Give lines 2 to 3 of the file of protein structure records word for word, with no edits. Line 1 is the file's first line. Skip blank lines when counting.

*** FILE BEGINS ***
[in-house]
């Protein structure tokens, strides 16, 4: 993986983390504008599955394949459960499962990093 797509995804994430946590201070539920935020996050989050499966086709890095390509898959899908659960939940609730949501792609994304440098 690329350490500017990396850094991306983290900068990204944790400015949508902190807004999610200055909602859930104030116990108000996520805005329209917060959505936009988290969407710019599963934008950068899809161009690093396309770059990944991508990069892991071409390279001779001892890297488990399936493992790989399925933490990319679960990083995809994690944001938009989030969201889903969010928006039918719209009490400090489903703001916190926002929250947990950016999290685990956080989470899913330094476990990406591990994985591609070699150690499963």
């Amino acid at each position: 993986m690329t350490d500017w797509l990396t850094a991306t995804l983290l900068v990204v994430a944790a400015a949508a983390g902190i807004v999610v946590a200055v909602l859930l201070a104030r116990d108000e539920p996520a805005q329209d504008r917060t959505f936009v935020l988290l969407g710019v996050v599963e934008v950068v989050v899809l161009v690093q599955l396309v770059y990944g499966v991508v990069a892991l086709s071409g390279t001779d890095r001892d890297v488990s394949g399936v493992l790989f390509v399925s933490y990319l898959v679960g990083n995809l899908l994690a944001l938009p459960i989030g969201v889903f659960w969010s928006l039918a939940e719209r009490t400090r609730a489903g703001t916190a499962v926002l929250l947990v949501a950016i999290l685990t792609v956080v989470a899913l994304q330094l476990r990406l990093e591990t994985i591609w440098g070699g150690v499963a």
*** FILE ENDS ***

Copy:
């Protein structure tokens, strides 16, 4: 993986983390504008599955394949459960499962990093 797509995804994430946590201070539920935020996050989050499966086709890095390509898959899908659960939940609730949501792609994304440098 690329350490500017990396850094991306983290900068990204944790400015949508902190807004999610200055909602859930104030116990108000996520805005329209917060959505936009988290969407710019599963934008950068899809161009690093396309770059990944991508990069892991071409390279001779001892890297488990399936493992790989399925933490990319679960990083995809994690944001938009989030969201889903969010928006039918719209009490400090489903703001916190926002929250947990950016999290685990956080989470899913330094476990990406591990994985591609070699150690499963």
């Amino acid at each position: 993986m690329t350490d500017w797509l990396t850094a991306t995804l983290l900068v990204v994430a944790a400015a949508a983390g902190i807004v999610v946590a200055v909602l859930l201070a104030r116990d108000e539920p996520a805005q329209d504008r917060t959505f936009v935020l988290l969407g710019v996050v599963e934008v950068v989050v899809l161009v690093q599955l396309v770059y990944g499966v991508v990069a892991l086709s071409g390279t001779d890095r001892d890297v488990s394949g399936v493992l790989f390509v399925s933490y990319l898959v679960g990083n995809l899908l994690a944001l938009p459960i989030g969201v889903f659960w969010s928006l039918a939940e719209r009490t400090r609730a489903g703001t916190a499962v926002l929250l947990v949501a950016i999290l685990t792609v956080v989470a899913l994304q330094l476990r990406l990093e591990t994985i591609w440098g070699g150690v499963a």